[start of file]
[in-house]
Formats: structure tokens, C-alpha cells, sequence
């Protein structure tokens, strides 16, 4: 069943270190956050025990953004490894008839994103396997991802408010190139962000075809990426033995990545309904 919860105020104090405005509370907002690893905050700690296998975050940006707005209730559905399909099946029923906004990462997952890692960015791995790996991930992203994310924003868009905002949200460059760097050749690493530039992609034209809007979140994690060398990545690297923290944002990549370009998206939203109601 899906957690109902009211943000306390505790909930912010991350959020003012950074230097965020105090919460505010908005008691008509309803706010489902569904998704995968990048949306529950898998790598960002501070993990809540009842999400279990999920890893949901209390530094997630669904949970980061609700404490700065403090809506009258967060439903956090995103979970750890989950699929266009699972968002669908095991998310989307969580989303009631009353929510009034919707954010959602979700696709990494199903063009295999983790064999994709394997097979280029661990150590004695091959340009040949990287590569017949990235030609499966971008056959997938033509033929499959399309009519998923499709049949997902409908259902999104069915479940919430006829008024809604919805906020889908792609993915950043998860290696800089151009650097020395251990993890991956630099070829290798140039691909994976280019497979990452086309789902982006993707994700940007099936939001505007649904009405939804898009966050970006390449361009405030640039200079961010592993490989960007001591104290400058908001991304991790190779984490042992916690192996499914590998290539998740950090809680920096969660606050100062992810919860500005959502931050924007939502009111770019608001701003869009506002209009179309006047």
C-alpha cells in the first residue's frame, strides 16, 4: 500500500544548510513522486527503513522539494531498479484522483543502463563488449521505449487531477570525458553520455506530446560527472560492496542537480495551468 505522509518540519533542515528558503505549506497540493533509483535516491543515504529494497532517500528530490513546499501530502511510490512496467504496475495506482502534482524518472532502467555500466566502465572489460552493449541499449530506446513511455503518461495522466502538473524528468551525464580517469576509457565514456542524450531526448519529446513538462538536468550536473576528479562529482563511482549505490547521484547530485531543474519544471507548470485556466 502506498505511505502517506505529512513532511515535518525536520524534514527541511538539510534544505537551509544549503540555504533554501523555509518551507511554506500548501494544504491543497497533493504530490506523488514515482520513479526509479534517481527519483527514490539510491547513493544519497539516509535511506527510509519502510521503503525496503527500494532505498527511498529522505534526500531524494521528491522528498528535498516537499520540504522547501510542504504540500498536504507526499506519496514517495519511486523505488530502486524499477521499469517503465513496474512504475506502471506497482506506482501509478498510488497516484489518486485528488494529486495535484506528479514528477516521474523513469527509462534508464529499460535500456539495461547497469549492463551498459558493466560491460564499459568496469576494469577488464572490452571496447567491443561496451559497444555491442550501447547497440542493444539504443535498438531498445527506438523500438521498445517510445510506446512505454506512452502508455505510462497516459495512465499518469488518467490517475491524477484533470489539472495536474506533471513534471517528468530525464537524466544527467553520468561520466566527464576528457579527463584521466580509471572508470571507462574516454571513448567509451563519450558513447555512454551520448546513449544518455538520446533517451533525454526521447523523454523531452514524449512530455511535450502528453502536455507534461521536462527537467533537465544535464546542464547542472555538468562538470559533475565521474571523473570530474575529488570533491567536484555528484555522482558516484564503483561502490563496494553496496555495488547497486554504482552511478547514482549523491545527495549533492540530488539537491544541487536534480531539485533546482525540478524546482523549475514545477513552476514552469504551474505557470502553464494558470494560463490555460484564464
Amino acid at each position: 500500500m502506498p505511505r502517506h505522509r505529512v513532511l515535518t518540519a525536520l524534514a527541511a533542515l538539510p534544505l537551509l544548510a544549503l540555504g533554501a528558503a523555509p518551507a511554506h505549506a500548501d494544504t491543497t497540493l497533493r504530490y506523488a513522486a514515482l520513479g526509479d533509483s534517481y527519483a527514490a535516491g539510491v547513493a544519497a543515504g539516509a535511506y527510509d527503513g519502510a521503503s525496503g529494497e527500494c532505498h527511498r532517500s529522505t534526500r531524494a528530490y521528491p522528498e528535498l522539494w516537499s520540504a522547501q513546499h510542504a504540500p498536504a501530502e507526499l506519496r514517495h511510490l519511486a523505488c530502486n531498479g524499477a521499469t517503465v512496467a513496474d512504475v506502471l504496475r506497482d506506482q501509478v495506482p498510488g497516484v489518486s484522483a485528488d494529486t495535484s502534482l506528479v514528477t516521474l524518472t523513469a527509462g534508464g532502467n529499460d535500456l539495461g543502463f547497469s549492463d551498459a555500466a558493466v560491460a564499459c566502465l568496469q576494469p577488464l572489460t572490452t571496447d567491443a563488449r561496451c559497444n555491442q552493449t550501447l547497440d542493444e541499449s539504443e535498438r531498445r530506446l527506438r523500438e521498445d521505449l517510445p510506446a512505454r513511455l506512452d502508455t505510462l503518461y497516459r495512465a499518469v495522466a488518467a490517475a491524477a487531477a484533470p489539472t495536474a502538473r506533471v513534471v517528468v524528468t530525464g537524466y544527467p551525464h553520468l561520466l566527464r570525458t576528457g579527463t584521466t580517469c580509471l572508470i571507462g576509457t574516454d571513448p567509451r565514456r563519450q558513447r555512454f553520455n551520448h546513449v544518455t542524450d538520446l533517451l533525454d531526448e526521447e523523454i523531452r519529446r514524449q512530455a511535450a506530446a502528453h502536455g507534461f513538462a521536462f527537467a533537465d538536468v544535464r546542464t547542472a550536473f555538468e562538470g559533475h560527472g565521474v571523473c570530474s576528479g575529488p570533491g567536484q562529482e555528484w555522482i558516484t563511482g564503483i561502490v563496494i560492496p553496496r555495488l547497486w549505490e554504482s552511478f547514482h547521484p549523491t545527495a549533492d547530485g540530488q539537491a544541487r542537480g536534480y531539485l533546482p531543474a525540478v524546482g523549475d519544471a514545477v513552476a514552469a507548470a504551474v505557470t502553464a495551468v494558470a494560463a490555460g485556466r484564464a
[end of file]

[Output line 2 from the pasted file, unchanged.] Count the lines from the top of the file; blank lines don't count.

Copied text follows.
Formats: structure tokens, C-alpha cells, sequence